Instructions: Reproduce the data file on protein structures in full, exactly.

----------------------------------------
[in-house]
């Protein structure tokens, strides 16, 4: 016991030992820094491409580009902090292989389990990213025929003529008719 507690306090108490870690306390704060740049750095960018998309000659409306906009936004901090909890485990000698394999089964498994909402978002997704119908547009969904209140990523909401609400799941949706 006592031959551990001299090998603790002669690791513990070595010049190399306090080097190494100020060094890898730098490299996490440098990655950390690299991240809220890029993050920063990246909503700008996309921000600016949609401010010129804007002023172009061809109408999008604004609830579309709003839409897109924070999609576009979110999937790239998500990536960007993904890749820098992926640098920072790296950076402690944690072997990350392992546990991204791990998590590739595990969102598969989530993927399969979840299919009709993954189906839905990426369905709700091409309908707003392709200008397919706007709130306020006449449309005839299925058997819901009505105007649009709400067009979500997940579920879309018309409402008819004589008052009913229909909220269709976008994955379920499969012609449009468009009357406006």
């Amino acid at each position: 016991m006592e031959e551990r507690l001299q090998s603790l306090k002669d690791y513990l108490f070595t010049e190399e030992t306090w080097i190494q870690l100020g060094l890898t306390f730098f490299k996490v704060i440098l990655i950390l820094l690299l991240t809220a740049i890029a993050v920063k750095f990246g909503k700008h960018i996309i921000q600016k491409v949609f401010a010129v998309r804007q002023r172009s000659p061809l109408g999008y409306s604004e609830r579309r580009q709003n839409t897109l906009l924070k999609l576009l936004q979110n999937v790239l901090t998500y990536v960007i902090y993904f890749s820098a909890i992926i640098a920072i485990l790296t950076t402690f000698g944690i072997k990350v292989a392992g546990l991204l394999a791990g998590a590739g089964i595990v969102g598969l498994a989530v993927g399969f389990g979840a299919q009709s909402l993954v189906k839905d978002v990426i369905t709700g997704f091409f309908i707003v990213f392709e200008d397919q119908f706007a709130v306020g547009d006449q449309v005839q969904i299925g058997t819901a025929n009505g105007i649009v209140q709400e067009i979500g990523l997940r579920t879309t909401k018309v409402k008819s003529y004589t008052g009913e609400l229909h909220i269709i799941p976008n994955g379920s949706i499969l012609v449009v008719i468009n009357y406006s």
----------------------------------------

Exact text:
[in-house]
């Protein structure tokens, strides 16, 4: 016991030992820094491409580009902090292989389990990213025929003529008719 507690306090108490870690306390704060740049750095960018998309000659409306906009936004901090909890485990000698394999089964498994909402978002997704119908547009969904209140990523909401609400799941949706 006592031959551990001299090998603790002669690791513990070595010049190399306090080097190494100020060094890898730098490299996490440098990655950390690299991240809220890029993050920063990246909503700008996309921000600016949609401010010129804007002023172009061809109408999008604004609830579309709003839409897109924070999609576009979110999937790239998500990536960007993904890749820098992926640098920072790296950076402690944690072997990350392992546990991204791990998590590739595990969102598969989530993927399969979840299919009709993954189906839905990426369905709700091409309908707003392709200008397919706007709130306020006449449309005839299925058997819901009505105007649009709400067009979500997940579920879309018309409402008819004589008052009913229909909220269709976008994955379920499969012609449009468009009357406006």
């Amino acid at each position: 016991m006592e031959e551990r507690l001299q090998s603790l306090k002669d690791y513990l108490f070595t010049e190399e030992t306090w080097i190494q870690l100020g060094l890898t306390f730098f490299k996490v704060i440098l990655i950390l820094l690299l991240t809220a740049i890029a993050v920063k750095f990246g909503k700008h960018i996309i921000q600016k491409v949609f401010a010129v998309r804007q002023r172009s000659p061809l109408g999008y409306s604004e609830r579309r580009q709003n839409t897109l906009l924070k999609l576009l936004q979110n999937v790239l901090t998500y990536v960007i902090y993904f890749s820098a909890i992926i640098a920072i485990l790296t950076t402690f000698g944690i072997k990350v292989a392992g546990l991204l394999a791990g998590a590739g089964i595990v969102g598969l498994a989530v993927g399969f389990g979840a299919q009709s909402l993954v189906k839905d978002v990426i369905t709700g997704f091409f309908i707003v990213f392709e200008d397919q119908f706007a709130v306020g547009d006449q449309v005839q969904i299925g058997t819901a025929n009505g105007i649009v209140q709400e067009i979500g990523l997940r579920t879309t909401k018309v409402k008819s003529y004589t008052g009913e609400l229909h909220i269709i799941p976008n994955g379920s949706i499969l012609v449009v008719i468009n009357y406006s």